4. The General Contractor packages these Subcontractor CORs up into an owner COR and sends it all to the owner for review and approval.
  5. Once the owner approves the COR, they issue a Prime Contract Change Order to the General Contractor who then issues Subcontract Change Orders to each of the Subcontractors.



The Challenge With Change Orders

The above example sounds simple enough, right? This process happens dozens or hundreds of times on commercial projects of all sizes. Here are some of the basic challenges:


  • When Subcontractors email these CORs to their General Contractor, it introduces the risk of the email getting bounced, lost in the shuffle, or hard to find weeks or months later.
  • To ensure the GC has everything needed, the GC will request a log from each Subcontractor. Each Subcontractor uses a different format, which must be manually updated by the Subcontractor after every new Change Order. Because it’s a manual process, these Change Orders are prone to errors, which can result in huge financial consequences if not caught.
  • The GC has to manually download each COR document from every sub from email and manually enter the costs into their accounting/ERP system, which is a huge administrative burden.
  • If the Subcontractor COR contains issues, the correspondence is hard to track via email and even harder over the phone.
  • It is easy for the GC to fall behind in reviewing these documents which can result in real financial consequences for all parties involved.

What Do Change Orders Mean For All Stakeholders?

For Subcontractors


For Subcontractors, Change Order Requests fall into two basic categories:


  • Estimated Change Order Requests
  • Time and Material basis


Both have their challenges, but T&M is significantly more risky.. For both types of CORs, the additional costs cannot be billed until the COR is officially approved and the General Contractor issues a Change Order to update the contract value. Then, depending on when the work was performed, they can actually bill for the work.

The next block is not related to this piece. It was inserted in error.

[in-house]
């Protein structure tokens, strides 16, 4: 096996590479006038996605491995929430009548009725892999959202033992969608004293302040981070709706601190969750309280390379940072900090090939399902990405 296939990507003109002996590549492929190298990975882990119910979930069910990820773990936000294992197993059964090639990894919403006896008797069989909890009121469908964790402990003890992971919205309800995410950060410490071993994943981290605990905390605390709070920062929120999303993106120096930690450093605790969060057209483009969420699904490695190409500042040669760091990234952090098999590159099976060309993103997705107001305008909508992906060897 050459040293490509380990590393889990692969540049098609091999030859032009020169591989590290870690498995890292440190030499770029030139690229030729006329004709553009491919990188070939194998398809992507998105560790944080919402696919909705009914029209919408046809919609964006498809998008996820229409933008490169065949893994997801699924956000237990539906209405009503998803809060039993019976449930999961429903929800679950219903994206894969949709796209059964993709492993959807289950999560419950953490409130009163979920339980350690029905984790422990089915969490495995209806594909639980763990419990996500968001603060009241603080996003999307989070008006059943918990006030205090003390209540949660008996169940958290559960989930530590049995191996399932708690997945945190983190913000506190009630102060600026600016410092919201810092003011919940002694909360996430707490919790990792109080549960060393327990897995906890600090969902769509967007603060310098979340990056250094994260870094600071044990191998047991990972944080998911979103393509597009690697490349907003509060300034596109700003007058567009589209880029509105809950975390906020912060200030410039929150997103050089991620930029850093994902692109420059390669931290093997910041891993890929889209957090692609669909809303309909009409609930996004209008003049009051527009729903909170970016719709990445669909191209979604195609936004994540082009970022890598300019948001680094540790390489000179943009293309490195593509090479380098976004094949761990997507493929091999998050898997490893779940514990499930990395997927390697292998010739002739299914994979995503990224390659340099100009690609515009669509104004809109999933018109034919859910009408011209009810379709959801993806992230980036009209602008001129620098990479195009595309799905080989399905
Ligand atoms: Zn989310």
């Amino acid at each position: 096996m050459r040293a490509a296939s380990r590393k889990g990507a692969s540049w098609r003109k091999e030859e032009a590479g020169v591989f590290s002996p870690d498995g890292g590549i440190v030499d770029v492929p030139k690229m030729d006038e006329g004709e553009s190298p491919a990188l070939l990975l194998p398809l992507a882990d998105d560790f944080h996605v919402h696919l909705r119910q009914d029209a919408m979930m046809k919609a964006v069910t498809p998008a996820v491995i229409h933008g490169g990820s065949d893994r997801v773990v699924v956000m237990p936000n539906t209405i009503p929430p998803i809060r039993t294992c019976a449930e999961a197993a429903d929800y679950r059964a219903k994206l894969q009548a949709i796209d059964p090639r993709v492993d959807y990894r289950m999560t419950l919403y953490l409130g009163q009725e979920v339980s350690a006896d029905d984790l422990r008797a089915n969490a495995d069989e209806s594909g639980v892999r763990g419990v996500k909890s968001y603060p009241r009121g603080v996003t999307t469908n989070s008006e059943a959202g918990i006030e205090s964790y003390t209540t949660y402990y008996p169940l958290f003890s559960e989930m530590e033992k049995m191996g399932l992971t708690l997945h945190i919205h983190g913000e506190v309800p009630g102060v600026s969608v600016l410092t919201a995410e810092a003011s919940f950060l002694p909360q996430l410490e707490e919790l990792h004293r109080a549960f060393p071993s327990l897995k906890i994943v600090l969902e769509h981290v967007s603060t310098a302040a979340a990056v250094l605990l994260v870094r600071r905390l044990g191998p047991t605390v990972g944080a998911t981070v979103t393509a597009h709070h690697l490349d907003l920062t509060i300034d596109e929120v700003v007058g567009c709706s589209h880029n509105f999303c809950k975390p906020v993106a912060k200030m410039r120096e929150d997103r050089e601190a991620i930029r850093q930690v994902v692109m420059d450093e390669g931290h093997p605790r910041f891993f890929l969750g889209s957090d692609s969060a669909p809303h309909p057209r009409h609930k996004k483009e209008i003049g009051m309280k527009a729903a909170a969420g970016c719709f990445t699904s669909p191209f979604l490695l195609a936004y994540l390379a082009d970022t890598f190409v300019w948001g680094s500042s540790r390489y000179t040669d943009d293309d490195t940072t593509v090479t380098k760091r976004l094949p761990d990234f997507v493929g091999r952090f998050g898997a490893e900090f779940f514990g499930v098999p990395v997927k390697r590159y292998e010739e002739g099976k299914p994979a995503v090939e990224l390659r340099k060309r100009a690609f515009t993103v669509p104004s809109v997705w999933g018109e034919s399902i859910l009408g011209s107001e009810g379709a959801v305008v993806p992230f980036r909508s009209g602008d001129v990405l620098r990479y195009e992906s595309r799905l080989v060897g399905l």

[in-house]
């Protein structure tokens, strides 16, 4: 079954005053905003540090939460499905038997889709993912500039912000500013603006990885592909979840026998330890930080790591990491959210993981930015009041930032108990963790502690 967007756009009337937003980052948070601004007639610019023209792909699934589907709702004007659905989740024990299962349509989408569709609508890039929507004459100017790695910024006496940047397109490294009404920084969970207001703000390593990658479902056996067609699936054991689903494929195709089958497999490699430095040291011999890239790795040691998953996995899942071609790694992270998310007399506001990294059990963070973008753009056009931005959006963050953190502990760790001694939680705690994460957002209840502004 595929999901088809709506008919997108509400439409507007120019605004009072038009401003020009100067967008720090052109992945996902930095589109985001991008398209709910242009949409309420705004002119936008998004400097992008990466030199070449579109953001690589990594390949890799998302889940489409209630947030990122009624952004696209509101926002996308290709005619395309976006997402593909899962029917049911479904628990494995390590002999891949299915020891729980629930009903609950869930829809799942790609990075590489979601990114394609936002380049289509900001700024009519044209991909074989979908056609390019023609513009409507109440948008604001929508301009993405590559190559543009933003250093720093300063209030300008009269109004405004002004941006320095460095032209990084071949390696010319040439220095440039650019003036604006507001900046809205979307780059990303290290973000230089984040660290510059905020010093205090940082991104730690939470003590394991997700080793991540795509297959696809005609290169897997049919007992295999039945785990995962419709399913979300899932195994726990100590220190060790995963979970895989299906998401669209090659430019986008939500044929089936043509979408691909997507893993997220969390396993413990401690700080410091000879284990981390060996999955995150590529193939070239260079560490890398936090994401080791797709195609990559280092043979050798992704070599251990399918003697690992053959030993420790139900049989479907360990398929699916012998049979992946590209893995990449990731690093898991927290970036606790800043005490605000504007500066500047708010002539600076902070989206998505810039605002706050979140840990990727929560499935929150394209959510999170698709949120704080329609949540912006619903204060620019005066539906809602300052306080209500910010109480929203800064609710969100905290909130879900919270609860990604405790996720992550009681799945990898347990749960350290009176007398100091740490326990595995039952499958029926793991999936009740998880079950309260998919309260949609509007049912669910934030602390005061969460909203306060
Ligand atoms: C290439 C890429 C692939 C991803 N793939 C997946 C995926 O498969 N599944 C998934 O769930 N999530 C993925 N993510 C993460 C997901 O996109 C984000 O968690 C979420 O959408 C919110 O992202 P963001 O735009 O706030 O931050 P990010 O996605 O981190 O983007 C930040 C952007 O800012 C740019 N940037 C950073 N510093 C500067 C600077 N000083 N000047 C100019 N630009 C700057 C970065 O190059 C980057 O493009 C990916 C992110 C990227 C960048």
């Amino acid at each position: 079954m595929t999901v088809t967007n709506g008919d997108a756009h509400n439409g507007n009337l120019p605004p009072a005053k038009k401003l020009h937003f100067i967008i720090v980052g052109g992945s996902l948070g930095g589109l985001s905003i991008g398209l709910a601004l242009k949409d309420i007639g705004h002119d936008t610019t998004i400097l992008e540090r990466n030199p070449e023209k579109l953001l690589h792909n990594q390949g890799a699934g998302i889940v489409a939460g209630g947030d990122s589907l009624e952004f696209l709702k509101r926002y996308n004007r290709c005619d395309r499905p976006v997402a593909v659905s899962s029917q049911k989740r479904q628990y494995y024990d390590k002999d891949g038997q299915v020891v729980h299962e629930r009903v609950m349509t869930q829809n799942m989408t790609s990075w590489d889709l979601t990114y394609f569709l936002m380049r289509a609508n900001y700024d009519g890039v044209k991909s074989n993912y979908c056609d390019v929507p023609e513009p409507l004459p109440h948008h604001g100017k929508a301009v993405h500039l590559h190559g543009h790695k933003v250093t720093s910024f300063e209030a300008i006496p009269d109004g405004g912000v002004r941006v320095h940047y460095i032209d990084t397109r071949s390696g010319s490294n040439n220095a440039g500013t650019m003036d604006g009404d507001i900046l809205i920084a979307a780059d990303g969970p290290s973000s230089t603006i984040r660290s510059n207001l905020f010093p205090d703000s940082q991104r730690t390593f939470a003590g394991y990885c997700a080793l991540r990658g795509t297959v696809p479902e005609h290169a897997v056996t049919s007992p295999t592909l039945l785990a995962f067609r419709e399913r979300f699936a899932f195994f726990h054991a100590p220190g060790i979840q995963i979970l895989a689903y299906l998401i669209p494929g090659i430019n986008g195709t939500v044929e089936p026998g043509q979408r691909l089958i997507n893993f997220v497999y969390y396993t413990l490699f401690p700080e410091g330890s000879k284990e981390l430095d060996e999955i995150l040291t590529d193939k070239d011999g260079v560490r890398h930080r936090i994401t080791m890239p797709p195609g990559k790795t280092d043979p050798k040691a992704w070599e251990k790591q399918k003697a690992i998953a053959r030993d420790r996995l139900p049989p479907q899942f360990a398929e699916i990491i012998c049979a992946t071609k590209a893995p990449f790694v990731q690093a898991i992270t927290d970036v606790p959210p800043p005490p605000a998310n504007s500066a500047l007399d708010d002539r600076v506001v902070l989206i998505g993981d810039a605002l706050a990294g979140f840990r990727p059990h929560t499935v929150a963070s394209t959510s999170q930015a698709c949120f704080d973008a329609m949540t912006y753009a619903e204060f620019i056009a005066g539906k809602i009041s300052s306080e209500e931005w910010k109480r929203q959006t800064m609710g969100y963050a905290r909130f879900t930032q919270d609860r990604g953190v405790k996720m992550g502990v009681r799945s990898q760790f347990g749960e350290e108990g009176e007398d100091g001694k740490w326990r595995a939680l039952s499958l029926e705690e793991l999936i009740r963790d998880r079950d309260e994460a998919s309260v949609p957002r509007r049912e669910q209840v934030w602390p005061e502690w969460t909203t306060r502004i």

Estimated CORs are typically requested by the owner or General Contractor, reviewed and approved before the work begins. (Not always, of course, but most of the time). Often, these are verbal or email approvals and the COR will sit without being formally approved for months, thus not allowing the Subcontractor to bill for the work.


Time & Material CORs follow the industry standard practice of tracking the labor, material, and equipment spent on a Time & Material Tag (T&M Tag) document. Then the T&M Tag travels back to the office where it is scanned and attached to a formal Change Order Request. This COR goes under review for weeks or months before it is decided whether or not it will be approved. All the while, the Subcontractor has spent real money performing the work months earlier and thus temporarily financing this part of the project on their own. If Subcontractors are not organized tracking these two types of documents, they can not only wash out their profits on a project, but can potentially lose money or go out of business.